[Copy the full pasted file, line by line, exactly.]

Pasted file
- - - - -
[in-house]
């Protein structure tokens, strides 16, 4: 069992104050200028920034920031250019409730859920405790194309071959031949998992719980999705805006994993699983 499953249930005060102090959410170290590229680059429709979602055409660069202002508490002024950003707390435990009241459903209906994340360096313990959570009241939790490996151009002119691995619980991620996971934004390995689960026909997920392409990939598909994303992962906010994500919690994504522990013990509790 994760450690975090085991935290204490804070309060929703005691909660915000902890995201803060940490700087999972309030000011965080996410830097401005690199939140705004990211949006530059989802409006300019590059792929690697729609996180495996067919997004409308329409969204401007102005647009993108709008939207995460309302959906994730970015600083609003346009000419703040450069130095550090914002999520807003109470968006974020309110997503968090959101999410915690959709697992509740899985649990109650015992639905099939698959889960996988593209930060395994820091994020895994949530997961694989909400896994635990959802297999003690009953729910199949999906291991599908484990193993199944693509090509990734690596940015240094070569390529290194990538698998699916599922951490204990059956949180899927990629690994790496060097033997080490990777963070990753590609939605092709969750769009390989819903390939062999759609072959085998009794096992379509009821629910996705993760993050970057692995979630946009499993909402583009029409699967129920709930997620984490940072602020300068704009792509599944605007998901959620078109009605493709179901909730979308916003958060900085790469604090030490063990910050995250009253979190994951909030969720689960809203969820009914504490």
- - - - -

[in-house]
């Protein structure tokens, strides 16, 4: 069992104050200028920034920031250019409730859920405790194309071959031949998992719980999705805006994993699983 499953249930005060102090959410170290590229680059429709979602055409660069202002508490002024950003707390435990009241459903209906994340360096313990959570009241939790490996151009002119691995619980991620996971934004390995689960026909997920392409990939598909994303992962906010994500919690994504522990013990509790 994760450690975090085991935290204490804070309060929703005691909660915000902890995201803060940490700087999972309030000011965080996410830097401005690199939140705004990211949006530059989802409006300019590059792929690697729609996180495996067919997004409308329409969204401007102005647009993108709008939207995460309302959906994730970015600083609003346009000419703040450069130095550090914002999520807003109470968006974020309110997503968090959101999410915690959709697992509740899985649990109650015992639905099939698959889960996988593209930060395994820091994020895994949530997961694989909400896994635990959802297999003690009953729910199949999906291991599908484990193993199944693509090509990734690596940015240094070569390529290194990538698998699916599922951490204990059956949180899927990629690994790496060097033997080490990777963070990753590609939605092709969750769009390989819903390939062999759609072959085998009794096992379509009821629910996705993760993050970057692995979630946009499993909402583009029409699967129920709930997620984490940072602020300068704009792509599944605007998901959620078109009605493709179901909730979308916003958060900085790469604090030490063990910050995250009253979190994951909030969720689960809203969820009914504490």